It would also produce an infusion of cash to Medicare, and keep it solvent. (Federal stats show that Americans over 65 use roughly twice as many healthcare services as those under 65).

Both options — perhaps offered in tandem, on a voluntary basis — would meet President Donald Trump’s core campaign promises to make sure “everyone will be covered” and “healthcare costs will come down.”

There are details and difficulties that would need to be ironed out, of course. For one thing, only two out of three American doctors accept Medicaid, which has already lead some patient advocates to argue reimbursement rates for Medicare and Medicaid should be the same.

But such details are minor, compared to some of the major divisions that have stymied Congress in trying to move forward on an Obamacare alternative.

At the very least, it doesn’t take a medical degree to see that, without decisive action in Washington, another round of insurance price hikes and limited choices will greet Americans in November when they start searching for 2018 insurance coverage.

Big insurers like Aetna and Humana have been dropping out of the Obamacare exchanges, citing financial losses. In fact, more than 40 percent of U.S. counties are projected to have only one insurer selling coverage on their marketplaces for next year, according to data compiled by the consulting firm Avalere.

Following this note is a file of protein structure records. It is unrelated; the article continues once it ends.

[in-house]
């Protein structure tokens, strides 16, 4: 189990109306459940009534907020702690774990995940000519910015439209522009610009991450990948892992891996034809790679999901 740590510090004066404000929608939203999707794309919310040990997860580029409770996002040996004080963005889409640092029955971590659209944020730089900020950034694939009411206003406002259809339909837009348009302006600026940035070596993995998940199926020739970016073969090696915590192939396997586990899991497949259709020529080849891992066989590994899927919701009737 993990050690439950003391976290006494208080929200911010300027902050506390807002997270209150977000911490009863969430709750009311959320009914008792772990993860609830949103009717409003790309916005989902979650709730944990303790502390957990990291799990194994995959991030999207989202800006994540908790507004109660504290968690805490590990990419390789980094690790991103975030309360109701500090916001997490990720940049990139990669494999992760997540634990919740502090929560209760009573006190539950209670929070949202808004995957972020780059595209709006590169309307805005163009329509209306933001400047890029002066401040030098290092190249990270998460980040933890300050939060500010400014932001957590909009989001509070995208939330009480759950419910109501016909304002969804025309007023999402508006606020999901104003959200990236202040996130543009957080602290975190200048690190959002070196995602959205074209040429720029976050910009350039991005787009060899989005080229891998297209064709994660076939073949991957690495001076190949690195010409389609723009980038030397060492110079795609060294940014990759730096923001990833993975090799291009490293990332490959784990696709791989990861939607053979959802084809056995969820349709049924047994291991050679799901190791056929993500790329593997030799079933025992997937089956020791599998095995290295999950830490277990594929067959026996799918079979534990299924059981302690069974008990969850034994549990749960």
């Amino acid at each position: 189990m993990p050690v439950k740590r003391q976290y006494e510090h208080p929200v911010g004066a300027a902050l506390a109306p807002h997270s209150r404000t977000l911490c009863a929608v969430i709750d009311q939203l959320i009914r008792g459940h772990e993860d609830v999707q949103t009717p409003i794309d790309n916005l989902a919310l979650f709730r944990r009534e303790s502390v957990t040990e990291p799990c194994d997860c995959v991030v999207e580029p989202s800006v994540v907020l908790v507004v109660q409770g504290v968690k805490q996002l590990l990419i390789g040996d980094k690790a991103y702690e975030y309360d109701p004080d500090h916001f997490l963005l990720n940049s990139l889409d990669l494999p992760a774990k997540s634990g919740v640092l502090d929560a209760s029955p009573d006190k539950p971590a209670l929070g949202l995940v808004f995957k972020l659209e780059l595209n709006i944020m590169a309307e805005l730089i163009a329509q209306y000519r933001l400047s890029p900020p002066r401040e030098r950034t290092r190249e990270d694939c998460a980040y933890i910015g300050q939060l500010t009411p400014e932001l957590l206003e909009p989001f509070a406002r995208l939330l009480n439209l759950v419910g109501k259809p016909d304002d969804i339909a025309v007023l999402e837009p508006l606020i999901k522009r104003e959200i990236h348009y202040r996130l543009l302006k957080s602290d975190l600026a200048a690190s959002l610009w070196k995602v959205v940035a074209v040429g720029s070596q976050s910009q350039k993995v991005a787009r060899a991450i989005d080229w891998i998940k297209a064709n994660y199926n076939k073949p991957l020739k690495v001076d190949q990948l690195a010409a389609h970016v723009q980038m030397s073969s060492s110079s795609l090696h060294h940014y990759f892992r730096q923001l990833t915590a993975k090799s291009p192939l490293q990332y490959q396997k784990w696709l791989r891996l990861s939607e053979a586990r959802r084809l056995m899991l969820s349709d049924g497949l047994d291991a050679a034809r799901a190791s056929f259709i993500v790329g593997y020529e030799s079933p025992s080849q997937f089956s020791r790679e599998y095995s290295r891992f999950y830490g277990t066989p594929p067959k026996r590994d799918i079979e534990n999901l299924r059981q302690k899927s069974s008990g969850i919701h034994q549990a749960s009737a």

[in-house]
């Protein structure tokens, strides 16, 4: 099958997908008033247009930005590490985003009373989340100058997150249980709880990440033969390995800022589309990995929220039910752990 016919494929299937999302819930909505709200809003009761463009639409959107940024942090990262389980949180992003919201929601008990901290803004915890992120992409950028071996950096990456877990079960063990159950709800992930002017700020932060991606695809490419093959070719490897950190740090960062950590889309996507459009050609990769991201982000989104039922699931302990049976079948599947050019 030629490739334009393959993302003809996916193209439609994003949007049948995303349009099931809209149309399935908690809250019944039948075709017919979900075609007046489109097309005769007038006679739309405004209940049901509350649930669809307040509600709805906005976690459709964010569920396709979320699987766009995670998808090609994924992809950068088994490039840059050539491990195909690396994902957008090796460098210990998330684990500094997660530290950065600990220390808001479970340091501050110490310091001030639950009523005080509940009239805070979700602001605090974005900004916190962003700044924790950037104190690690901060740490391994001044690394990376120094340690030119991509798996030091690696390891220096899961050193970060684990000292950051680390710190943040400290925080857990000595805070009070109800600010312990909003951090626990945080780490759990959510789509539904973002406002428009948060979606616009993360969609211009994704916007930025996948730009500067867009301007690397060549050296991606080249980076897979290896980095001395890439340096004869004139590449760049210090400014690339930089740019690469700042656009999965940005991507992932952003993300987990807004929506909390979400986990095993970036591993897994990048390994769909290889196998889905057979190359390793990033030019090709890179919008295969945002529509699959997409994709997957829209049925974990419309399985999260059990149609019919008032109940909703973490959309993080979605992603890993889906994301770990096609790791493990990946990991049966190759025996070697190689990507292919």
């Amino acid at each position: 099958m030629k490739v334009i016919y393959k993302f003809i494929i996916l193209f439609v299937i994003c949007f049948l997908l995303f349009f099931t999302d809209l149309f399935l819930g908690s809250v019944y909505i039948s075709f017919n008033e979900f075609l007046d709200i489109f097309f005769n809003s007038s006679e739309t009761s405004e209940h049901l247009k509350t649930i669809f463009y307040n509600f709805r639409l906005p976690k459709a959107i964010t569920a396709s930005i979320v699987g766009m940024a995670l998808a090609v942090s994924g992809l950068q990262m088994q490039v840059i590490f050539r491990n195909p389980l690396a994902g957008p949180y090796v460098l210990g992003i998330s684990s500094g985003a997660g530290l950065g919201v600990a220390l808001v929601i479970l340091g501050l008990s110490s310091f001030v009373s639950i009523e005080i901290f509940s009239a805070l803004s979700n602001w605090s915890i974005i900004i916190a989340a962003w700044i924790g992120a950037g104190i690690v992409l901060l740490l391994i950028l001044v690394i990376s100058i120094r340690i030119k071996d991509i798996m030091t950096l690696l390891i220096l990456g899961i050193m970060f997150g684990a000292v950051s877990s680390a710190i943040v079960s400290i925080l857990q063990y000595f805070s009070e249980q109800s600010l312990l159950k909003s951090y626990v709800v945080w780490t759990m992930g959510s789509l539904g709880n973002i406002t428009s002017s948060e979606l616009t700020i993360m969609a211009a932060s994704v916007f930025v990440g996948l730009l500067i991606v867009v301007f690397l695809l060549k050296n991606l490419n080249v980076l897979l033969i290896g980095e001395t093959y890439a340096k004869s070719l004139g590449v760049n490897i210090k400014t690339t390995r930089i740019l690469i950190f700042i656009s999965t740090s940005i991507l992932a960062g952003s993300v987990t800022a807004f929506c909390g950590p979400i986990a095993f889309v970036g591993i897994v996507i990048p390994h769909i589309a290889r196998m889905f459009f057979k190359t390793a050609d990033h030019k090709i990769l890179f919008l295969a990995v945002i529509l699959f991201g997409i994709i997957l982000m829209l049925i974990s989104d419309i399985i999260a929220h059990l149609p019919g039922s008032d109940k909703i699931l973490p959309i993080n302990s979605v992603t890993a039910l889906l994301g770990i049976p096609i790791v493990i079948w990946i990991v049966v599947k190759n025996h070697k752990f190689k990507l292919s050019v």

In the meantime, regulators in Virginia, Maryland, and other states have reported early price hike requests ranging from just under 10 percent to more than 50 percent for 2018 — on top of premium rate increases that averaged 22 percent this year.

The only question now: Whether congressional leaders are willing to embrace bold prescription for a new way forward that could address what truly ails the U.S. healthcare system.

Building on Medicaid and/or Medicare could be just what the doctor ordered for American consumers.

At the very least, the idea deserves a closer examination.

© 2017 NewsmaxHealth. All rights reserved.

 
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Could Medicaid for all could offer an antidote for Obamacare? Some experts believe such a plan could sidestep the fractious political debate over repealing and replacing Obamacare, significantly lower premiums, increase competition and choice, and make sure every American has coverage.
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2017-46-21
Wednesday, 21 Jun 2017 11:46 PM